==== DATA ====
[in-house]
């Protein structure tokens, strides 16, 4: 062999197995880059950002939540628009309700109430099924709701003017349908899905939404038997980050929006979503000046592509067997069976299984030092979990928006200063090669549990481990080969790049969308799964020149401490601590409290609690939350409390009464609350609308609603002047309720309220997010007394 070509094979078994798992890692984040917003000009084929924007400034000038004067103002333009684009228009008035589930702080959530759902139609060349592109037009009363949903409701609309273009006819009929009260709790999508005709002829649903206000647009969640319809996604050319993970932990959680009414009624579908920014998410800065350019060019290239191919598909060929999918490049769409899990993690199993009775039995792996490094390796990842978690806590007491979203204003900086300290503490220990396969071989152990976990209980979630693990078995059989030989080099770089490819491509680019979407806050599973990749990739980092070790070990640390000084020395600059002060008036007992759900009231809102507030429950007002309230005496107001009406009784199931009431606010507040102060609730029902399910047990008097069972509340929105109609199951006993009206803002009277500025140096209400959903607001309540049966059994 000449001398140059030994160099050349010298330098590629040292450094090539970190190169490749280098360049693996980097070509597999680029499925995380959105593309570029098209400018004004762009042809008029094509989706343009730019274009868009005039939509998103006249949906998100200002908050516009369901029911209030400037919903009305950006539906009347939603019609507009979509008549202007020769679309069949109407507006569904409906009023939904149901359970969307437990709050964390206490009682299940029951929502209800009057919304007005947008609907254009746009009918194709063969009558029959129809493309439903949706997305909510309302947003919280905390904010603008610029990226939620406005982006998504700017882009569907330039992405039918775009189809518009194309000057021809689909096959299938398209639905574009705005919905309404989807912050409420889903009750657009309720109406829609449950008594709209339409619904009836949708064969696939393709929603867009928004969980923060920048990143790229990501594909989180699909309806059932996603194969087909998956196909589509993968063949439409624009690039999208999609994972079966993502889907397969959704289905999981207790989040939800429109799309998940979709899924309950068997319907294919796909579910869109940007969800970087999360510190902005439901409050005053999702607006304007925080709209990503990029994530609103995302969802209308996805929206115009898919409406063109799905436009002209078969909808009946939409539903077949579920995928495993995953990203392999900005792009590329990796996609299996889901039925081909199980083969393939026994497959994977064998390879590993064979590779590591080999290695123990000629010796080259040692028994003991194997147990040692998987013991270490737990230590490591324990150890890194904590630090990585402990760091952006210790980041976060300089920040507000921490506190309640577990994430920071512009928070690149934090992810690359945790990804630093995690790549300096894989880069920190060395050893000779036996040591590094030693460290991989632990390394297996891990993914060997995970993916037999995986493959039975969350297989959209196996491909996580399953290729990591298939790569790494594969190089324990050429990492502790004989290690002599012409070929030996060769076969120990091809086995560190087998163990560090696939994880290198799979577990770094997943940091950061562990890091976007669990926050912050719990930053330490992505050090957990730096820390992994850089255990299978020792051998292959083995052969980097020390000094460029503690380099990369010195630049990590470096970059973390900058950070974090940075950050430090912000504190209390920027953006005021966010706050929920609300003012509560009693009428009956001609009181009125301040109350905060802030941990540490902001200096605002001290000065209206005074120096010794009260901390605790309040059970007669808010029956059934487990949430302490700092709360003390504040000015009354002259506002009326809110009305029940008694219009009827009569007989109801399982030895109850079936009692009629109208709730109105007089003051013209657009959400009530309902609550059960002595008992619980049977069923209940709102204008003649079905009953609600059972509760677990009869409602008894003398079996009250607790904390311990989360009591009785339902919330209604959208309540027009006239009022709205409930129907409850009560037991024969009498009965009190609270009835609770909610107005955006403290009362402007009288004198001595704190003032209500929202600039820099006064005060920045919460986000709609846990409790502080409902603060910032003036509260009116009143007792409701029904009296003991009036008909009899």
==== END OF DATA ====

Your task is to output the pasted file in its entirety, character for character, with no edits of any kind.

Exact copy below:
[in-house]
């Protein structure tokens, strides 16, 4: 062999197995880059950002939540628009309700109430099924709701003017349908899905939404038997980050929006979503000046592509067997069976299984030092979990928006200063090669549990481990080969790049969308799964020149401490601590409290609690939350409390009464609350609308609603002047309720309220997010007394 070509094979078994798992890692984040917003000009084929924007400034000038004067103002333009684009228009008035589930702080959530759902139609060349592109037009009363949903409701609309273009006819009929009260709790999508005709002829649903206000647009969640319809996604050319993970932990959680009414009624579908920014998410800065350019060019290239191919598909060929999918490049769409899990993690199993009775039995792996490094390796990842978690806590007491979203204003900086300290503490220990396969071989152990976990209980979630693990078995059989030989080099770089490819491509680019979407806050599973990749990739980092070790070990640390000084020395600059002060008036007992759900009231809102507030429950007002309230005496107001009406009784199931009431606010507040102060609730029902399910047990008097069972509340929105109609199951006993009206803002009277500025140096209400959903607001309540049966059994 000449001398140059030994160099050349010298330098590629040292450094090539970190190169490749280098360049693996980097070509597999680029499925995380959105593309570029098209400018004004762009042809008029094509989706343009730019274009868009005039939509998103006249949906998100200002908050516009369901029911209030400037919903009305950006539906009347939603019609507009979509008549202007020769679309069949109407507006569904409906009023939904149901359970969307437990709050964390206490009682299940029951929502209800009057919304007005947008609907254009746009009918194709063969009558029959129809493309439903949706997305909510309302947003919280905390904010603008610029990226939620406005982006998504700017882009569907330039992405039918775009189809518009194309000057021809689909096959299938398209639905574009705005919905309404989807912050409420889903009750657009309720109406829609449950008594709209339409619904009836949708064969696939393709929603867009928004969980923060920048990143790229990501594909989180699909309806059932996603194969087909998956196909589509993968063949439409624009690039999208999609994972079966993502889907397969959704289905999981207790989040939800429109799309998940979709899924309950068997319907294919796909579910869109940007969800970087999360510190902005439901409050005053999702607006304007925080709209990503990029994530609103995302969802209308996805929206115009898919409406063109799905436009002209078969909808009946939409539903077949579920995928495993995953990203392999900005792009590329990796996609299996889901039925081909199980083969393939026994497959994977064998390879590993064979590779590591080999290695123990000629010796080259040692028994003991194997147990040692998987013991270490737990230590490591324990150890890194904590630090990585402990760091952006210790980041976060300089920040507000921490506190309640577990994430920071512009928070690149934090992810690359945790990804630093995690790549300096894989880069920190060395050893000779036996040591590094030693460290991989632990390394297996891990993914060997995970993916037999995986493959039975969350297989959209196996491909996580399953290729990591298939790569790494594969190089324990050429990492502790004989290690002599012409070929030996060769076969120990091809086995560190087998163990560090696939994880290198799979577990770094997943940091950061562990890091976007669990926050912050719990930053330490992505050090957990730096820390992994850089255990299978020792051998292959083995052969980097020390000094460029503690380099990369010195630049990590470096970059973390900058950070974090940075950050430090912000504190209390920027953006005021966010706050929920609300003012509560009693009428009956001609009181009125301040109350905060802030941990540490902001200096605002001290000065209206005074120096010794009260901390605790309040059970007669808010029956059934487990949430302490700092709360003390504040000015009354002259506002009326809110009305029940008694219009009827009569007989109801399982030895109850079936009692009629109208709730109105007089003051013209657009959400009530309902609550059960002595008992619980049977069923209940709102204008003649079905009953609600059972509760677990009869409602008894003398079996009250607790904390311990989360009591009785339902919330209604959208309540027009006239009022709205409930129907409850009560037991024969009498009965009190609270009835609770909610107005955006403290009362402007009288004198001595704190003032209500929202600039820099006064005060920045919460986000709609846990409790502080409902603060910032003036509260009116009143007792409701029904009296003991009036008909009899």